Kodak’s EasyShare One takes a more ambitious approach. This camera uses a touch screen and a Wi-Fi adapter card (sold separately) so you can plug into any Wi-Fi hotspot and send the pictures wirelessly to any e-mail address stored in the camera. The 4MB camera sells at Amazon for about $175.

Consumer reviews, for the most part, rave about EasyShare One. The camera uses Wireless B (rather than the faster G), but sends at a good rate of 11Mbps. The initial setup is somewhat complicated, however. First you calibrate your screen, next you set the date and time, and then you provide your EasyShare Gallery account information. This free service allows you to upload images to share online via e-mail notification. Finally, you bring up the Wi-Fi system and look for wireless hotspots. When you select one of the hits for a protected hotspot, you enter a password. The camera remembers it for the next occasion. Image-resource.com rates this model as suitable for the novice to the experienced amateur.

The Canon PowerShot SD430 5MP Digital Camera with Wi-Fi capability sells at Amazon for about $300. This camera includes an automatic wireless image transfer and wireless control of camera-shooting functions from a PC. An included wireless printer adapter permits direct printing to any Canon PictBridge-compatible printer. It requires no configuration to print, since the camera is pre-configured to recognize the print adapter.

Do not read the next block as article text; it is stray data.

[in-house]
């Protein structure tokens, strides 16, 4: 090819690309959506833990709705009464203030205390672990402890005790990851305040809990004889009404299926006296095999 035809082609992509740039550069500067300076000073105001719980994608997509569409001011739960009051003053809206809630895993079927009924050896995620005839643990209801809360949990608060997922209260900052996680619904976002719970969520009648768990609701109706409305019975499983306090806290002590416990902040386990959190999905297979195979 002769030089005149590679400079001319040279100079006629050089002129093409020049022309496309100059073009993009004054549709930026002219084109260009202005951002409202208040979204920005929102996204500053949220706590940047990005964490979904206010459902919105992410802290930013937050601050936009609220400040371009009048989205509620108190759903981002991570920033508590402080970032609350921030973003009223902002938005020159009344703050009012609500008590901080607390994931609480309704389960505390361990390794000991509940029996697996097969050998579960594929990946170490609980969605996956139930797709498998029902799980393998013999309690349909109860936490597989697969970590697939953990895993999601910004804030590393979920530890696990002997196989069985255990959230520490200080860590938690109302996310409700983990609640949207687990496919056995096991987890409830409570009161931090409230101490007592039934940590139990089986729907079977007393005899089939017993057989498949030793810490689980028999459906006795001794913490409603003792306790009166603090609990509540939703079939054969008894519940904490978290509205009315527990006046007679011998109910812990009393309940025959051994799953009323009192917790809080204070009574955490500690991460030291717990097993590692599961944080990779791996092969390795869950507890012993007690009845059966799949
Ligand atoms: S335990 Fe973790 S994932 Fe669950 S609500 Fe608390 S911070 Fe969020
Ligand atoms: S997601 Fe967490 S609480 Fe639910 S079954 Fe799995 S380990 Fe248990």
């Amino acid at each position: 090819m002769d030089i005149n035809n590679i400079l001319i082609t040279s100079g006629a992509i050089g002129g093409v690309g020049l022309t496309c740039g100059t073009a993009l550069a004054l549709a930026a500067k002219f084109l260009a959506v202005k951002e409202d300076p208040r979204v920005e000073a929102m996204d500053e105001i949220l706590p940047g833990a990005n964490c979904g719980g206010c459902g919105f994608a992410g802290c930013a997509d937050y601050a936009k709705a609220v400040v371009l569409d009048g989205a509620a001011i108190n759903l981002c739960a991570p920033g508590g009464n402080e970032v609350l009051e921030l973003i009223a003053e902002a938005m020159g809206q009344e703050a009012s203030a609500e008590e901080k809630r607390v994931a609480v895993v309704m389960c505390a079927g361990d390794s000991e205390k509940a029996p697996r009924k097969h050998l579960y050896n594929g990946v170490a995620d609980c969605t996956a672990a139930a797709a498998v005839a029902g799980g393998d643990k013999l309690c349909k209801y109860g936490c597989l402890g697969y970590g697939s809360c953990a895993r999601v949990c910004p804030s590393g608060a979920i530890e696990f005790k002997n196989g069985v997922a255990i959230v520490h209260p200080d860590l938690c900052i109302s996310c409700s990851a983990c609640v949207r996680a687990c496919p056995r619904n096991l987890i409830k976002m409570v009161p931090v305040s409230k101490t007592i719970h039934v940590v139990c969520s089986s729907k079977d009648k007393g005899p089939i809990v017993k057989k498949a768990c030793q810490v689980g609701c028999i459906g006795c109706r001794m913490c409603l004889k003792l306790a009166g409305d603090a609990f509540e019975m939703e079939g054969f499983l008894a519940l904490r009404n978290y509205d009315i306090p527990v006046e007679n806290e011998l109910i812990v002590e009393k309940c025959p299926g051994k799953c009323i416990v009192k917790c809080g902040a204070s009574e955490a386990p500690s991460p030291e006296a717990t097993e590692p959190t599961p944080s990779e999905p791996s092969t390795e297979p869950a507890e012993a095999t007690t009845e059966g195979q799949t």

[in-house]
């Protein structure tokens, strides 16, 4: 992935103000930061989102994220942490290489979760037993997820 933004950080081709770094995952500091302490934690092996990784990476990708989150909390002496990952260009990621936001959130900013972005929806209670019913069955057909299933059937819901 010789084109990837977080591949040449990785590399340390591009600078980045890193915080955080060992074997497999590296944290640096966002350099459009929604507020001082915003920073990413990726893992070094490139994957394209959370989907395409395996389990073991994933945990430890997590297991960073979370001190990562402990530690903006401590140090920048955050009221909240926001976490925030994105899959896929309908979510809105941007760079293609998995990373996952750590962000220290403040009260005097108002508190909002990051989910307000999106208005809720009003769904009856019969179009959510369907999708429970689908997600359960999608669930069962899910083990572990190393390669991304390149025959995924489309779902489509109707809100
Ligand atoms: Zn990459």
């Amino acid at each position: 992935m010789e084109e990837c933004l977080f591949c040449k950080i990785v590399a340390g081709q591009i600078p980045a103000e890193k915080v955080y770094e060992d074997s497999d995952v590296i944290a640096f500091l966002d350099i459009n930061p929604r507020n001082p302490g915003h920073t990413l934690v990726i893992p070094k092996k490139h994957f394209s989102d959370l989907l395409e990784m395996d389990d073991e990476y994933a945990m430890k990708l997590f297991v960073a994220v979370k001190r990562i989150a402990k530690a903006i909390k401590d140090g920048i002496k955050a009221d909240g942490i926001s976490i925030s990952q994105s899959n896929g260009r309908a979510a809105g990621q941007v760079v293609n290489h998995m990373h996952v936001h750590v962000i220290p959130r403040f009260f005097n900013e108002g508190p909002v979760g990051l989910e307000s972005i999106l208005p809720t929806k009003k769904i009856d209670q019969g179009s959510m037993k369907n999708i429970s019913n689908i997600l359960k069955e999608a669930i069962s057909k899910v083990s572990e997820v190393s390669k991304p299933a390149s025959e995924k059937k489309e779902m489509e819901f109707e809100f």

This camera also provides an interesting Remote Capture feature, which gives you a live view from your camera transmitted wirelessly to your computer screen–where you can use the keyboard to do various configurations. Imaging-resource.com rates this camera as good for the novice and experienced amateur, and a good “take-along” camera for the experienced user.

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Wireless digital cameras have come a long way since 2004, when Concord released the Eye-Q Go, a Bluetooth-enabled digital camera selling for about $130. Allegedly, the camera transferred 7MB of images in 15 minutes. (A USB cable provides an 8-second transfer.) PC World included the Eye-Q Go in its list of the 25 worst tech products of all times, saying, “The Bluetooth was a bust, the camera was crude, and the pictures were awful. Aside from that, it was just fabulous.”